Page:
We have written series about all the work that recruiters have to do in the short time that students apply, interview and accept offers, but all those hard work will be in vain if the students are not interested in the company in the first place. An effective student ambassador program can solve such a problem – which is one of the most common problems faced by recruiters: How can we ignite students’ interest in our company?
I. Benefits of Student Ambassador Program
Recruiters can adopt Student Ambassador Program as a powerful tool to tackle various challenges arising throughout the recruitment campaigns. These are the top 03 challenges in the recruitment process that can be solved with a well-curated Student Ambassador program.
1. Promoting Company Brand
According to a report conducted by the National Association of Colleges and Employers (NACE), employer branding is rated as the most important aspect of the recruiting program. Research from CollegeFeed, however, revealed that 92% of employers believe they have problems with their company brands. As the Ambassadors are still students at the universities, they can help promote company brands throughout the school year, such as launching ‘office hour’ to answer questions from students or work with the administration to strengthen the relationship between your company and the school.
2. Gaining Advantage In The Competition For Young Talents
74% of employers aim to target fresh graduates for their employment, according to the Annual Careerbuilder Survey. When you enter the increasingly intense competition for young talents, having the upper hand in attracting them is more important than ever. A clue to solve this problem is revealed by Mary Scott, the Director of Scott Resource Group: “What students are interested in is what has been the experience of their peers—either at their university or other students in general—in terms of workplace experience. Did it meet their expectations? Was it a positive experience? That’s what students care about rather than the brand that’s conveyed through your logo and commercials.” With the advantage of having their own connections within the student community, Ambassadors help spread the word about your company in both informal and formal settings. They can subtly advertise your company’s cool initiatives or the next campus visit in student gatherings, university events. They can also share their personal experience and knowledge when working with your company in official company tours, workshops or during the college career fair.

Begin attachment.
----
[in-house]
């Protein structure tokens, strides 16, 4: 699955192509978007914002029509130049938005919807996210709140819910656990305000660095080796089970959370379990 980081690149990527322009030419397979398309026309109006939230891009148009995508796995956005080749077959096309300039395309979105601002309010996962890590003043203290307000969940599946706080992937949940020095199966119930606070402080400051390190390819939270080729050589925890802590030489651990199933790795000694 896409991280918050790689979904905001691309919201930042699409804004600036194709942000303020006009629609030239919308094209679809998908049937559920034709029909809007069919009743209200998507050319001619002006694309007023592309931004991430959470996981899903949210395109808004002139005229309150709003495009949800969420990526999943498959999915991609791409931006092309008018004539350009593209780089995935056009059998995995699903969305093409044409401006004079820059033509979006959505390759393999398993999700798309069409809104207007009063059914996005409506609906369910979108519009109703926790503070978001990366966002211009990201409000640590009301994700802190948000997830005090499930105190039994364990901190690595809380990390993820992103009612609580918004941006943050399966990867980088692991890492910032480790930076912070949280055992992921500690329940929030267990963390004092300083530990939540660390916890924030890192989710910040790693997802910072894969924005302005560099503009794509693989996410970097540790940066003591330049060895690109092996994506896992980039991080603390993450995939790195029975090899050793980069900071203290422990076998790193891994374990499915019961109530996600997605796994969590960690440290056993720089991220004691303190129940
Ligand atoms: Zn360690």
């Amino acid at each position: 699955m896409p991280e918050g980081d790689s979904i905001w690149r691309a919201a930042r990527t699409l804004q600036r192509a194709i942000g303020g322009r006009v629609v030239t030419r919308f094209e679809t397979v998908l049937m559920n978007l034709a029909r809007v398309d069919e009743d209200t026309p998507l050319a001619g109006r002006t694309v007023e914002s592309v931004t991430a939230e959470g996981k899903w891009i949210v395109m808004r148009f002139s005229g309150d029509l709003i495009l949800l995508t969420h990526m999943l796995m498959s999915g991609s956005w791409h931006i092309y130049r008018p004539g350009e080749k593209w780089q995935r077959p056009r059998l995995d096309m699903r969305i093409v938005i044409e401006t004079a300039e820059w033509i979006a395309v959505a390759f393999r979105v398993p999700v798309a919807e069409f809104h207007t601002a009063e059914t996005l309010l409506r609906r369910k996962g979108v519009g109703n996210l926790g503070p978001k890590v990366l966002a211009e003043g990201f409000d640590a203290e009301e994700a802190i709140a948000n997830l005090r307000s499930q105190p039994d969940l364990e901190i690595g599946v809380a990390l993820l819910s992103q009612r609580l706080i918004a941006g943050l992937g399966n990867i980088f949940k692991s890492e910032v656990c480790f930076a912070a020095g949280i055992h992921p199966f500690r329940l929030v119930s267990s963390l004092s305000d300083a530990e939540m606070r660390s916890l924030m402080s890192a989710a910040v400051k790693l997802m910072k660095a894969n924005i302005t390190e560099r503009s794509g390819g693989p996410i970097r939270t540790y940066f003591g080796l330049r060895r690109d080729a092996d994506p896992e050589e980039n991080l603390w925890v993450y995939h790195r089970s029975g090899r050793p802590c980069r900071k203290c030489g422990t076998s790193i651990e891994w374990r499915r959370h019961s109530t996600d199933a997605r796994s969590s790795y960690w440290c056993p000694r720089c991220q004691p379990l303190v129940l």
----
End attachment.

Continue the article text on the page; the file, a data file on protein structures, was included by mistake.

3. Enabling A More Comprehensive Recruitment Approach
One of the top challenges in attracting fresh graduates is the limit of traditional approaches: recruiters can only present their job opportunities during career fairs and/or within the limited columns on newspapers. The game has changed nowadays: recruiters can advertise open positions on digital platforms. Facebook, Twitter, and Linkedin are utilized more than ever as platforms for a match between job seekers and providers, especially among young people. As Ambassadors are active in the student community, they are familiar with catching trends to utilize social media for marketing strategies in recruitment campaigns.
II. Building A Student Ambassador Program
1. Define Your Goals
You need time and effort to set up an effective Ambassador Program. Therefore, every decision you made during this program should serve one ultimate goal: Do you want to make your brand more recognizable on campus? Are you trying to seize more students in the next career fairs? Are you expecting more applications for your upcoming recruitment campaign? If you wish to imprint your company’s name into students’ minds, you can sponsor different activities on campus. If you want more resumes: create more small workshops/ mini-games with valuable giveaways in return for CVs. And so on. The main goals will shape all your activities throughout the program, so take the time to define them.
2. Select Your Universities
After defining your goals, now you need to narrow down your target. Together with thinking about your company’s needs and goals, you can consult certain university rankings for a more in-depth analysis. Other more detailed ways to make the shortlist include: universities that often win big competitions related to the field, universities within an appropriate distance from the company, or universities of your current employees….